“Is it your expectation that the National Association for Regulatory Administration’s Model Family Foster Home Licensing Standards would be the kind of standards envisioned by the bill?”   Mr. Kelly: “My feeling is the National Association for Regulatory Administration’s Model Foster Home Licensing Standards would be a prime example of what HHS should consider.”   Ms. Sewell: “I thank the gentleman from Pennsylvania for that response.”

Cosponsor Danny K. Davis (D-IL-07):

H.R. 2866 requires States to modernize their licensing standards to align with the best practices in licensing. This is a commonsense and important change…. To understand the use of waivers, Children’s Bureau should collect data on State’s granting waivers for nonsafety licensing standards for relatives, including the number of relatives applying for waivers, the number of waivers issued or denied, and the reason for denial.” [Emphasis added.]

Cosponsor Karen Bass (D-CA-37):

“Ironically, in the 1990s, when the crack cocaine epidemic hit, that was the first time that women started using drugs equal to men. It hadn’t happened before, and so families fell apart. One of the things that happened, in the early 1990s, was in the middle of the night a grandmother might be called and three grandchildren delivered to her by Children’s Protective Services. The grandmother would take the children without any support and without any knowledge of how to deal with the trauma that the children faced….”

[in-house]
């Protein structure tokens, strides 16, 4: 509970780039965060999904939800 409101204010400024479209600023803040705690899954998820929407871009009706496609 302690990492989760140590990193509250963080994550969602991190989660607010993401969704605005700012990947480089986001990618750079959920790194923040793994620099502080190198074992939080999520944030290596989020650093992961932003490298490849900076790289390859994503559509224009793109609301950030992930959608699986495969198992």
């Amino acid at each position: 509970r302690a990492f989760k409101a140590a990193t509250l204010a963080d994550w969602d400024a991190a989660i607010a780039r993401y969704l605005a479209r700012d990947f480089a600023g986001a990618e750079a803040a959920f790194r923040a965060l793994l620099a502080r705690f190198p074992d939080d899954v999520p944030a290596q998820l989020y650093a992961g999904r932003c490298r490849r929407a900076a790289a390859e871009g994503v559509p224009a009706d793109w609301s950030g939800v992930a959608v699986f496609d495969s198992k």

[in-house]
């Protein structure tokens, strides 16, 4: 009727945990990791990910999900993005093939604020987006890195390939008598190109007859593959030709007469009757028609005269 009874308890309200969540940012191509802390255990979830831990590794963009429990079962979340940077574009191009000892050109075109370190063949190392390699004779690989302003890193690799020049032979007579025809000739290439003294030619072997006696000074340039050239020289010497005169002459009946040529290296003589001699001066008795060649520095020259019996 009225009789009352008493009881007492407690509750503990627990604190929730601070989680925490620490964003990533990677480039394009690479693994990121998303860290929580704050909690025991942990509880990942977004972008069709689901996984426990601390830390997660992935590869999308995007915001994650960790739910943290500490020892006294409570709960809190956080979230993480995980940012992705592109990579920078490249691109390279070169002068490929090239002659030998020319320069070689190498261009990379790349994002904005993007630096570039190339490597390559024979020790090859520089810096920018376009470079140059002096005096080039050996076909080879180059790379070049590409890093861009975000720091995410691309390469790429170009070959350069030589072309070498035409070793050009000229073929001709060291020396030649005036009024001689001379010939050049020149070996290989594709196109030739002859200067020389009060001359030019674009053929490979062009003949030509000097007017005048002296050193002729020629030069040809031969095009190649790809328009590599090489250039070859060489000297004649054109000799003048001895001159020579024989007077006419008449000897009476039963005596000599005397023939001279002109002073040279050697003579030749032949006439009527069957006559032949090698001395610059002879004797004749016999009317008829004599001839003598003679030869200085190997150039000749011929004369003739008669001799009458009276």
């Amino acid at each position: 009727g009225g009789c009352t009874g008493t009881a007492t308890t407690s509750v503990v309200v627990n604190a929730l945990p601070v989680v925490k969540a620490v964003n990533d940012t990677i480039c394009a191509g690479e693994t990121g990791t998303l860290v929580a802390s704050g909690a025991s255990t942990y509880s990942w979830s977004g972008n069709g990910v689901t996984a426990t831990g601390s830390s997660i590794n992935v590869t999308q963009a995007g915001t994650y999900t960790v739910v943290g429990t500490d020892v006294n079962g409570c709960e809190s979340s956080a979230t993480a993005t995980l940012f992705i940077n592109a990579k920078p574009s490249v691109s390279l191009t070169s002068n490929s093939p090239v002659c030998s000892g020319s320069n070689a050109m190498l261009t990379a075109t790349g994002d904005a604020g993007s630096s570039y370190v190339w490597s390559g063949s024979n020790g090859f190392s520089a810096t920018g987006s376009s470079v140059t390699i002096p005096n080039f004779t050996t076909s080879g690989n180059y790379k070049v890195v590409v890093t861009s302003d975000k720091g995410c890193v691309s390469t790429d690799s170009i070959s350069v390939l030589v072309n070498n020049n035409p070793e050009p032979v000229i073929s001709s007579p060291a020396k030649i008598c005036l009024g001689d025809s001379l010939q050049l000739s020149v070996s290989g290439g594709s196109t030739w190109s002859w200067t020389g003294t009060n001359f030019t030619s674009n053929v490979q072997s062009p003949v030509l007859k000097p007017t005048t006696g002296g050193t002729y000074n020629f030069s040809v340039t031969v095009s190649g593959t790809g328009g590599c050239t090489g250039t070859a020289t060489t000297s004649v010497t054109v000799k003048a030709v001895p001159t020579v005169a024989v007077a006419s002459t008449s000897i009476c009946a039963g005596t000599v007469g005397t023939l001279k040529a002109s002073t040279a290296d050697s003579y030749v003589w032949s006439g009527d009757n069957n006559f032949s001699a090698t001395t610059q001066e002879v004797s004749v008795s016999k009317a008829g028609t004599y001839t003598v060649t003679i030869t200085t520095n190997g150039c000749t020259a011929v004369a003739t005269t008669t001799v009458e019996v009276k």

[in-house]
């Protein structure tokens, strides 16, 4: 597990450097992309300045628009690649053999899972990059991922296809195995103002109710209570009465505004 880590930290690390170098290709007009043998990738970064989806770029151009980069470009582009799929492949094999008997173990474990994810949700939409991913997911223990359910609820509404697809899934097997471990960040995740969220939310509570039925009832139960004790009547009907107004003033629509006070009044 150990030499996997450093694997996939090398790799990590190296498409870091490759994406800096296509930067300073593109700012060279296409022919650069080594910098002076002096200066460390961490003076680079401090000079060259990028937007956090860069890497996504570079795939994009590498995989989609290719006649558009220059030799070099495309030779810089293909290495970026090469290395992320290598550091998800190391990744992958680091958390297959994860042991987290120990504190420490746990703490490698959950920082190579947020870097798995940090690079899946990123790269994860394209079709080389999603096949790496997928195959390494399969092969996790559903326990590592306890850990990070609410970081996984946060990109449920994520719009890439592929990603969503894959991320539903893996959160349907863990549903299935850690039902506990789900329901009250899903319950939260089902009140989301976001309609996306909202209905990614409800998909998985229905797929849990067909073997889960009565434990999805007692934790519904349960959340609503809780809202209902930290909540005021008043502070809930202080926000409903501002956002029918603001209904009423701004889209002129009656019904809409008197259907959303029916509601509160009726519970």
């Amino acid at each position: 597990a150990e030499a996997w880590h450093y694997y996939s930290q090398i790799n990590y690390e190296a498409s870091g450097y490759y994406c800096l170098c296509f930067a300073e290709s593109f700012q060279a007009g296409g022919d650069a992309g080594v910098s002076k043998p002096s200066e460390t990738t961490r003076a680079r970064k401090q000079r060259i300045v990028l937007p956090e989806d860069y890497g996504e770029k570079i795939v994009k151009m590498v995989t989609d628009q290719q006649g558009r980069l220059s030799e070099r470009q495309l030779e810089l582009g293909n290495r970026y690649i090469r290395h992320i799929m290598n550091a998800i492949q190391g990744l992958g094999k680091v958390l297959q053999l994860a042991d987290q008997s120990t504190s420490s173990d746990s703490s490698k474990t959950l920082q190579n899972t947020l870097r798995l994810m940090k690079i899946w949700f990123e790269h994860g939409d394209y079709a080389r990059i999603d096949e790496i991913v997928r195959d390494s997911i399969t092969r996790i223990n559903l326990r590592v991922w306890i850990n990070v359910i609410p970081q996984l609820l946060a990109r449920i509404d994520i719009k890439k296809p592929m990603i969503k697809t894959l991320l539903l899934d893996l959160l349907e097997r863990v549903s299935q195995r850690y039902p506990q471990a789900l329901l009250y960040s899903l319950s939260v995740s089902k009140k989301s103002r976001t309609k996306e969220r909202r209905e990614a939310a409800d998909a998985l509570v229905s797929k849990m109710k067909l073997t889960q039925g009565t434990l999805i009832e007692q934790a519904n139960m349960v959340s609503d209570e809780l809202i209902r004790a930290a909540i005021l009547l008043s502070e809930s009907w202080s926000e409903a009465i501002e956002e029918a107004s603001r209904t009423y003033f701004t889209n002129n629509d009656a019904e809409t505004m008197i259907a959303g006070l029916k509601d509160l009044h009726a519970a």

“One of the things we did in Los Angeles was we organized the grandmothers, and we trained them how to go before the board of supervisors and advocate on their own behalf. That happened all around the country…. So there began a national movement for relative caregivers to fighting for their rights and for services.” [Emphasis added.]

FFS: National movements require organization and funding. If we recognize the prevalence today of revolutionary organizations with hidden subversive agendas, we should be suspicious when the sponsoring organizers are not mentioned. Also, the federal government, responding to revolutionary influences, often produces the “poison and the antidote” in the same laboratory.   The modern attack on the traditional family and pushing religion out of public life cannot help but contribute to the problems Bass cited.